Letter to the Editor of Justice, 22 September 1894.
Transcribed by Adam Buick.
Transcribed by Einde O’Callaghan for the Marxists’ Internet Archive.
Dear Comrade, –
In your last issue you publish an article of Mr. Hyndman about a new pamphlet of Mr. F. Domela Nieuwenhuis, Socialisme in Danger. It is not my intention to argue in your paper about that pamphlet, being quite willing to believe that something is “in danger” in Holland, and makes a new compilation of misquotations and the like, an urgent task for the author in question. But I beg leave to offer a few words about Mr. Hyndman’s commentary.
Mr. Hyndman judges the appearance of a book destined to propagate tactics and methods he is himself compelled to oppose a very fit and proper moment to fall foul of just the same body of men Mr. Nieuwenhuis vilifies in order to better induce people to adopt those tactics.
Mr. Hyndman allows his rancour to talk about a “German International Congress in the French metropolis, 1889”, and thus revive the old, and at that time exploded, misrepresentations about the congress of the Rue Rochechouart. I ask your permission to protest against the allegations of Mr. Hyndman. The said congress was invited by the congress of the French trade societies (Chambres syndicales), Bordeaux, November, 1888, and the congress of the French Socialist Workingmen’s Party, Troyes, December, 1888. It was visited by 467 delegates of more than 20 nationalities, of whom 223 were French, 22 English (amongst those comrades Cunninghame Grahame, Keir Hardie, W. Morris, etc.), 140 Belgians, 12 Italians, 10 Austrians, 6 Russians, etc., etc. The German Social-Democratic Party had 81 delegates, compared with the strength of the Party, rather an under than an over representation. But it seems to have been an unpardonable crime of the Germans to have accepted in such a number the invitation of the French comrades.
Further, Mr. Hyndman speaks about an “official German”, or “German official” view of the “proper tactics” to be pursued in regard to the Socialist propaganda in Europe. “This means,” says he, “that all true Socialists should turn to Berlin as to the Mecca of the modern materialist religion, and should accept, at the same time, without questioning, the oracles emitted by the Marxian Mahatma of the Regent’s Park Road – Friedrich Engels to wit”. Will Mr. Hyndman be so kind as to furnish your readers with only one sample of the utterances of one of those he styles the “German official Socialists”, or of Mr. Friedrich Engels, which allows him to impute to them such ludicrous pretensions? Will he be kind enough to state only one case where our party has interfered, or tried to interfere, in the internal affairs of the Socialists of another country? I hope Mr. Hyndman will not regard occasional criticism in the organs of the party as such an interference, or, as he alleges, “dictation”. For then, although the Vorwärts is a daily paper and JUSTICE a weekly paper, I have to offer him, for every paragraph in the Vorwärts criticising actions of the SDF at least six in JUSTICE criticising adversely the Social Democratic Party in Germany.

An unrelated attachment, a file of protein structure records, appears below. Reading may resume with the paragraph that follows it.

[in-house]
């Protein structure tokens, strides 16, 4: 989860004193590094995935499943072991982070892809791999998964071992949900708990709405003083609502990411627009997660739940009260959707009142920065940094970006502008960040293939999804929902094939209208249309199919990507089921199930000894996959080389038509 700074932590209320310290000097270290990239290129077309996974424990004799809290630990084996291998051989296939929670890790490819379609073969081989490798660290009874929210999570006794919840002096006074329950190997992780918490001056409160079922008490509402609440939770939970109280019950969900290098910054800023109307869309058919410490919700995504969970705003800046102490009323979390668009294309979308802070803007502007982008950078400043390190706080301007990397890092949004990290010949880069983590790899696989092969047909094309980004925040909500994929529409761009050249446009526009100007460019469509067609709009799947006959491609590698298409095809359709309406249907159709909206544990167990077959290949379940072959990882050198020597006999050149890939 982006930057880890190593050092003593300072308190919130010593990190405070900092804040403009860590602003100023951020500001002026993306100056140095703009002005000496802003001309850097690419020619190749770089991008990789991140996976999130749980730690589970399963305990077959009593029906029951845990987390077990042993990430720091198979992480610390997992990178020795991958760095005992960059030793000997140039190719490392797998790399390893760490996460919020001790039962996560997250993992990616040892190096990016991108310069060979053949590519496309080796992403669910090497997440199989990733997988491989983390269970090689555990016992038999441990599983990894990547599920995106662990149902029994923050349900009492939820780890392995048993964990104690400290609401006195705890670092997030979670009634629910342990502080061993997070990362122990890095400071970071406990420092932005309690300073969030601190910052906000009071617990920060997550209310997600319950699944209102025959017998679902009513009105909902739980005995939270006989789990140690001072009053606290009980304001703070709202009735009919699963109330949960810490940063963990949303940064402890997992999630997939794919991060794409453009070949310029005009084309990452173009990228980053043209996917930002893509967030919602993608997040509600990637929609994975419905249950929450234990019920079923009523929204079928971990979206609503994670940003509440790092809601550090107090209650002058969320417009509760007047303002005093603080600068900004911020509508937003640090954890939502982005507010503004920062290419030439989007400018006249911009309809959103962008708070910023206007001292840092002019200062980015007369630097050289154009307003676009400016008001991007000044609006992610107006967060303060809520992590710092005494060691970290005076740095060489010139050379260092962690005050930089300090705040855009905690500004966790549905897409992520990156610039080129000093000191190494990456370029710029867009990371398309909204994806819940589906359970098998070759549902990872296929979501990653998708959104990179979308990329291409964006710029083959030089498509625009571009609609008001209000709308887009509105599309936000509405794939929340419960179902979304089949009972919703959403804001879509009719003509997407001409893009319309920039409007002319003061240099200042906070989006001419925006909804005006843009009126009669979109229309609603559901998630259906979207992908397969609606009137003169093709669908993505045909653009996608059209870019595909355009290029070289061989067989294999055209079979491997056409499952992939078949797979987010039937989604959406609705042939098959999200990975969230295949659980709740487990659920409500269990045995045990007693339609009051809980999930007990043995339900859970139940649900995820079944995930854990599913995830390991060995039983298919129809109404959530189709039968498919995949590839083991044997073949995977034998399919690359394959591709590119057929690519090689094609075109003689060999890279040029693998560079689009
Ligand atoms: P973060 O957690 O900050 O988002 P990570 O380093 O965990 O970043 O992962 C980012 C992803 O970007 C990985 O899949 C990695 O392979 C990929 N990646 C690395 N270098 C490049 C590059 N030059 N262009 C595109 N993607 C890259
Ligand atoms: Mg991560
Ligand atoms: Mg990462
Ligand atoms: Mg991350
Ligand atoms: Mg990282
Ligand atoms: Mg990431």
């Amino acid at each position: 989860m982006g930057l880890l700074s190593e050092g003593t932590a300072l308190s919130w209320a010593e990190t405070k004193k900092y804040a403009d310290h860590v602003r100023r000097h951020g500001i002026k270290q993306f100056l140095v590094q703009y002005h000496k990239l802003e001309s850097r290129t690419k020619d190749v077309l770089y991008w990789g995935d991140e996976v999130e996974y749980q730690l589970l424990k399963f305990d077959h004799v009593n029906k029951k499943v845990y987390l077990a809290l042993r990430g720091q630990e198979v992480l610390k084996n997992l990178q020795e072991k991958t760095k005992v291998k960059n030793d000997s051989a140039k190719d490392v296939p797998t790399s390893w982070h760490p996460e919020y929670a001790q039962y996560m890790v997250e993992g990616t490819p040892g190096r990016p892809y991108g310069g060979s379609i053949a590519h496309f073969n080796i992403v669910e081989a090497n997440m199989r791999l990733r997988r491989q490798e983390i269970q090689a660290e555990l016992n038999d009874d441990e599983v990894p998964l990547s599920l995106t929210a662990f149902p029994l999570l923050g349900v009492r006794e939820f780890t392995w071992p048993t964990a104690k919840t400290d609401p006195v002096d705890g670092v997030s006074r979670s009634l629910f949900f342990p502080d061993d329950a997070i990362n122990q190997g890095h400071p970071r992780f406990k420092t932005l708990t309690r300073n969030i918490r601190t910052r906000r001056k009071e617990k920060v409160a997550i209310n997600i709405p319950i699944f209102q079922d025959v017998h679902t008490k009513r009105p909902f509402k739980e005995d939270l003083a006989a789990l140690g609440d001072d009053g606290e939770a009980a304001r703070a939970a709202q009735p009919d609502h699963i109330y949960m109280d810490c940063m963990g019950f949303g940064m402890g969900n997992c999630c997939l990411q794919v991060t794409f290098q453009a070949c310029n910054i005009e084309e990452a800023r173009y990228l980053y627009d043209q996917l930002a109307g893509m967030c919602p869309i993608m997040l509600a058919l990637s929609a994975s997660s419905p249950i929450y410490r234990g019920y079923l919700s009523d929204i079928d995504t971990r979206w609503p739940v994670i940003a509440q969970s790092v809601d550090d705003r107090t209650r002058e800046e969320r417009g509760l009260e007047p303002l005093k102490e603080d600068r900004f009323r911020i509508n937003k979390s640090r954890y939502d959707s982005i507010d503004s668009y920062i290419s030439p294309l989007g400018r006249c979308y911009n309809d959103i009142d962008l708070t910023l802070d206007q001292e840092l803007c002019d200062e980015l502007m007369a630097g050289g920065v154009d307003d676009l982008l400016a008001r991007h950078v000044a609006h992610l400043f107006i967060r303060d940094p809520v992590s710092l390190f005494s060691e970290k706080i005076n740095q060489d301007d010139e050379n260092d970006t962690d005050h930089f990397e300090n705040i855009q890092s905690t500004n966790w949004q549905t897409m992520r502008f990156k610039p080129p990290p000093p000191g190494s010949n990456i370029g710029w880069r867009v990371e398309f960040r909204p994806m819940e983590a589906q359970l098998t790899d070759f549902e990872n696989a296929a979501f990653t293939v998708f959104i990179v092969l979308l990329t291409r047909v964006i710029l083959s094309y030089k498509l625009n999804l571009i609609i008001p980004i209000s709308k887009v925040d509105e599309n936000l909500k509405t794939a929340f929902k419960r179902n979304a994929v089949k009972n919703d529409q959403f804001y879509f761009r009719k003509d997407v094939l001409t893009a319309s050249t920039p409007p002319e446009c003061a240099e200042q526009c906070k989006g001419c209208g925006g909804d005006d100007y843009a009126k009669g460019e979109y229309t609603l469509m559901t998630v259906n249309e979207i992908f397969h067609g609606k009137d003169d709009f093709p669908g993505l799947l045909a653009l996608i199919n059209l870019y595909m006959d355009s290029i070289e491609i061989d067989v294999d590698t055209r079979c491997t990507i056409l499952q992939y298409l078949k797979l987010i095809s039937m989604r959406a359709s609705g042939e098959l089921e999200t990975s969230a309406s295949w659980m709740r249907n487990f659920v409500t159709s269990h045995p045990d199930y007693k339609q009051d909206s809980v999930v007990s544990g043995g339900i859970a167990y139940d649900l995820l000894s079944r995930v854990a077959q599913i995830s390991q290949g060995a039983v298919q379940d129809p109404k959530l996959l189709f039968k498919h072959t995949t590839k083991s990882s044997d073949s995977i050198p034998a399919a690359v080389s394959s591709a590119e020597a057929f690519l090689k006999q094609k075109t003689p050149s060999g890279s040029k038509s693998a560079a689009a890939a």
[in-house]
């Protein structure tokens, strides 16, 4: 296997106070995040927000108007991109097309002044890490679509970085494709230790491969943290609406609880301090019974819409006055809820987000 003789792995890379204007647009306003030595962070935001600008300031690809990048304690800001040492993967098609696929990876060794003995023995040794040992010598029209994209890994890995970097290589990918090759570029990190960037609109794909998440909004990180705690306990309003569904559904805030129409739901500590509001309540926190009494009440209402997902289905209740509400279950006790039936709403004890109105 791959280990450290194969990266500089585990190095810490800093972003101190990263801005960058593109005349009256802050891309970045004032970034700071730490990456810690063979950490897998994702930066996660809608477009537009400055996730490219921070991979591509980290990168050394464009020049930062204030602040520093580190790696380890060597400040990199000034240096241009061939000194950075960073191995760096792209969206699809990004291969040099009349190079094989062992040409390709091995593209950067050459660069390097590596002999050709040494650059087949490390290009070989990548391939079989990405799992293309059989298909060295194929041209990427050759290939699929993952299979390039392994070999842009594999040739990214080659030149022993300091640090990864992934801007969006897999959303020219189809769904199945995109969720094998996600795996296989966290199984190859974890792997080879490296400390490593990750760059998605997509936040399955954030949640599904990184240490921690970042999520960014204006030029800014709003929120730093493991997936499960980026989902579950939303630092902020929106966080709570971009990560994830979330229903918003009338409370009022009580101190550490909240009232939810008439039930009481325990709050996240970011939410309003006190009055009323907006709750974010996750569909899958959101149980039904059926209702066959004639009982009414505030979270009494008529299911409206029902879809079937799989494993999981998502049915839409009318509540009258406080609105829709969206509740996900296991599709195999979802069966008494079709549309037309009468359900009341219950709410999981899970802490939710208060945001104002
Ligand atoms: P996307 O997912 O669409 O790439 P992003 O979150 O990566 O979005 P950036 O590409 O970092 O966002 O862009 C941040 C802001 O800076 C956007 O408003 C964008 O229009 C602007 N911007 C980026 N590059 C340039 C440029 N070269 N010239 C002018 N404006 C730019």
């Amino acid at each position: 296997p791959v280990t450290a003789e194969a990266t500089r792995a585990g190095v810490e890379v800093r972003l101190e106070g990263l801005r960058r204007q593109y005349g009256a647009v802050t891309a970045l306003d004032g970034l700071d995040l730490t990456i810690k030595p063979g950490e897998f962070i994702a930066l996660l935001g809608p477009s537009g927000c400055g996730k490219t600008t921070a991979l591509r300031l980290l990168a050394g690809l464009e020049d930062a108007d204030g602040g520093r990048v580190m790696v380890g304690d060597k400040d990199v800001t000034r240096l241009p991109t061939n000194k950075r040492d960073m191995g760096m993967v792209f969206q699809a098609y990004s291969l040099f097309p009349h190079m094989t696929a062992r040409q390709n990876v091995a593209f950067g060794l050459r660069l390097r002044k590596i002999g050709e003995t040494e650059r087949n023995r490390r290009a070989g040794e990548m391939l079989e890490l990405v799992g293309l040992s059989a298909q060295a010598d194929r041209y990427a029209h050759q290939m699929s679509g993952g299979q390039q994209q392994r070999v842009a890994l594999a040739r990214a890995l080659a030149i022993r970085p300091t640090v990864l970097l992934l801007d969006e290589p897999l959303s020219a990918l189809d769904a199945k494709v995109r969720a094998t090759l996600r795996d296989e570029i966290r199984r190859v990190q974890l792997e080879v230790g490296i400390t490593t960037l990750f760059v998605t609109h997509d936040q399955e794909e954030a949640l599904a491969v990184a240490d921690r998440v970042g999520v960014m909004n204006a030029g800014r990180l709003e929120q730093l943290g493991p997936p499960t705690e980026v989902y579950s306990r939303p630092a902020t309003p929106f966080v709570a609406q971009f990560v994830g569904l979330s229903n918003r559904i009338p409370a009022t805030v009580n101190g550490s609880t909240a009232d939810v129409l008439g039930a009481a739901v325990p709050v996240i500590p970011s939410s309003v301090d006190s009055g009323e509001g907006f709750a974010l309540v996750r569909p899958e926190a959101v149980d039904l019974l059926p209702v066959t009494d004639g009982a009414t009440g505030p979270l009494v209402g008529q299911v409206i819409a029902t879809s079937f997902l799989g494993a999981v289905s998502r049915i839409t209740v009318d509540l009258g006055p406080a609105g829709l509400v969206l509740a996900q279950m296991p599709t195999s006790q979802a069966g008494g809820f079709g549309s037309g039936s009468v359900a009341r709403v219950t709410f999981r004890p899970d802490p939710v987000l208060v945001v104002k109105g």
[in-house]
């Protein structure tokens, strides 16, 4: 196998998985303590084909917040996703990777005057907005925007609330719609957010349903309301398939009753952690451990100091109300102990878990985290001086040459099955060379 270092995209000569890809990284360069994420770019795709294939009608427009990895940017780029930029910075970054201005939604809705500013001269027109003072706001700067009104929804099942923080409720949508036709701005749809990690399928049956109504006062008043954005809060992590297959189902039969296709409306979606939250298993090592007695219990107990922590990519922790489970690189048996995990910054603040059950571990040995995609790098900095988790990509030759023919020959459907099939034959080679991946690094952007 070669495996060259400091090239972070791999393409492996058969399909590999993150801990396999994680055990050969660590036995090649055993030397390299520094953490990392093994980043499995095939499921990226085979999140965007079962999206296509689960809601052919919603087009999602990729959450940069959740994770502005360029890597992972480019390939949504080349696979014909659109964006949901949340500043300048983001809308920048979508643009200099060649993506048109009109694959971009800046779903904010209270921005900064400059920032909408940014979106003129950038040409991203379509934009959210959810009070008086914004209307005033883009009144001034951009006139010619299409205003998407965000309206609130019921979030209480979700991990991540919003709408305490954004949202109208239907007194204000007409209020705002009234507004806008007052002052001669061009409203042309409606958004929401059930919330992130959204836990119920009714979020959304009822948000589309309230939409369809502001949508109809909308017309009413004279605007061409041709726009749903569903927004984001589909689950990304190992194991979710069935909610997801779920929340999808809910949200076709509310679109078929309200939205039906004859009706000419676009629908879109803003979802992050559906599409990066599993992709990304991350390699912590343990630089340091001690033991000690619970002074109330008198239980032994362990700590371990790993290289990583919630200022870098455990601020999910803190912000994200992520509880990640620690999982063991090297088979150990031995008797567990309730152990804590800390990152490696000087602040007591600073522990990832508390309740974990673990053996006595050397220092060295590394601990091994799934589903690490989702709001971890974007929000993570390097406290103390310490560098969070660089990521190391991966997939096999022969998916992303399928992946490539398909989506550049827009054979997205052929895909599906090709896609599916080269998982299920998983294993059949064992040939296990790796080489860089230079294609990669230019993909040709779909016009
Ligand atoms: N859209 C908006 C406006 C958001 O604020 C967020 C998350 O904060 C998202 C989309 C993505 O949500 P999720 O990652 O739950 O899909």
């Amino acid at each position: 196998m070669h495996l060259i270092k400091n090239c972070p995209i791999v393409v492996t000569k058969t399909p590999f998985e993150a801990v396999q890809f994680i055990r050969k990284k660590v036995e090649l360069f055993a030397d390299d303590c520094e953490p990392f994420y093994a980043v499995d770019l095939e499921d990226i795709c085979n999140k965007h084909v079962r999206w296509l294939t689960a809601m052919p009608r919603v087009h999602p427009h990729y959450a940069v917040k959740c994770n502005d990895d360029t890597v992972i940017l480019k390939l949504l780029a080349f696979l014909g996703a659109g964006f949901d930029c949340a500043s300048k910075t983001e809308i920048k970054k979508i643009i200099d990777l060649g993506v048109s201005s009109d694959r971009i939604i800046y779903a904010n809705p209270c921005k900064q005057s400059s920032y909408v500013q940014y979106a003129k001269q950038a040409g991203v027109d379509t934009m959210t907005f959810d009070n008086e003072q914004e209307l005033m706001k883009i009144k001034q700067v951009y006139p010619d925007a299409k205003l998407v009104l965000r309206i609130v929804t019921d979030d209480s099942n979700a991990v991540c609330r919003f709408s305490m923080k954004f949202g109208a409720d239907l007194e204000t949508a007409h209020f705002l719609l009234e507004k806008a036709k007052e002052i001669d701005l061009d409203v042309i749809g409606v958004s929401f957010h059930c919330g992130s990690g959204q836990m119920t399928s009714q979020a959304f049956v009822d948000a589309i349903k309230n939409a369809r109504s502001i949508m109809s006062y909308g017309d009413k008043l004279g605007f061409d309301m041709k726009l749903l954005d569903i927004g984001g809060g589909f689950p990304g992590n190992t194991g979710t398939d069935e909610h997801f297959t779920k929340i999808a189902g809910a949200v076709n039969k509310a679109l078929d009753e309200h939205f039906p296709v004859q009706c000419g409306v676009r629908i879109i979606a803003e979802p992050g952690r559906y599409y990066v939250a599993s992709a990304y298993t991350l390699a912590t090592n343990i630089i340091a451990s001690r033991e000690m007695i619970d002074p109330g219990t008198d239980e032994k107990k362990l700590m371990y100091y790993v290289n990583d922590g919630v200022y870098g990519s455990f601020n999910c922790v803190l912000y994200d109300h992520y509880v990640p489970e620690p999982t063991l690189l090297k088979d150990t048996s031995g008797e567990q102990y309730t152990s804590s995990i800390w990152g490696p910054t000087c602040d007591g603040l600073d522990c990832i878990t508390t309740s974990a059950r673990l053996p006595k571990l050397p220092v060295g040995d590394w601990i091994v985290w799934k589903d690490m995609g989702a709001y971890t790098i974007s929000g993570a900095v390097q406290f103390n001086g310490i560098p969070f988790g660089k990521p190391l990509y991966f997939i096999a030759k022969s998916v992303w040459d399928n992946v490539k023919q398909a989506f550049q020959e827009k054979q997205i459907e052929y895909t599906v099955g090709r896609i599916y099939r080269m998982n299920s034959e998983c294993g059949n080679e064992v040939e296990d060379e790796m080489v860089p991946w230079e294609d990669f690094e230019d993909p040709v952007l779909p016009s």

A few lines after that very tasteful sally upon us German Socialists because of an alleged pretension of leadership or censorship on our part, Mr. Hyndman proves his disgust of such censorship by talking repeatedly of “the failure of the German Social-Democratic Party in Parliament.” Now, comrade, it is of course free to Mr. Hyndman to judge the parliamentary action of our representatives as he likes. Meanwhile, what does the word “failure” mean? The action of our members in Parliament has had as a result that the Social-Democratic Party is numerically the biggest of all the parties in Germany, strengthening position from election to election (only quite recently we have won two bye-elections against all parties combined) so that the Chancellor of the Empire, Count Caprivi, confessed the other day in the Reichstag that no bill is proposed, no measure taken by the Government without very seriously considering their effect upon Social-Democracy; that the reactionary middle-class parties cry louder than ever for the abolition of universal suffrage, and that the creation of a new and more drastic anti-socialistic law begins to become the talk of the political world in Germany. Does all this, and the latest speech of the German Emperor calling upon his faithful subjects to rally round him in the fight against the “party of revolution” – does all this look as if the members of the party failed to do their duty in Parliament?
Perhaps in the eyes of Messrs. Hyndman and Nieuwenhuis it does, as it does in the eyes of the Anarchists; but it certainly does not look so in the eyes of the great majority of the Social-Democrats of all countries, who continue to entertain the most friendly relations with our party, and who do look towards Berlin, not as a “Mecca”, but as an encouraging example of the results steadiness and perseverance have achieved.
I am sorry to see that the promise JUSTICE lately made of burying all the old quarrels is so badly kept by one of the most prominent members of the SDF. It does not augur well for good comradeship in the future.
I am, dear comrade, yours in the cause,
Last updated on 19.12.2010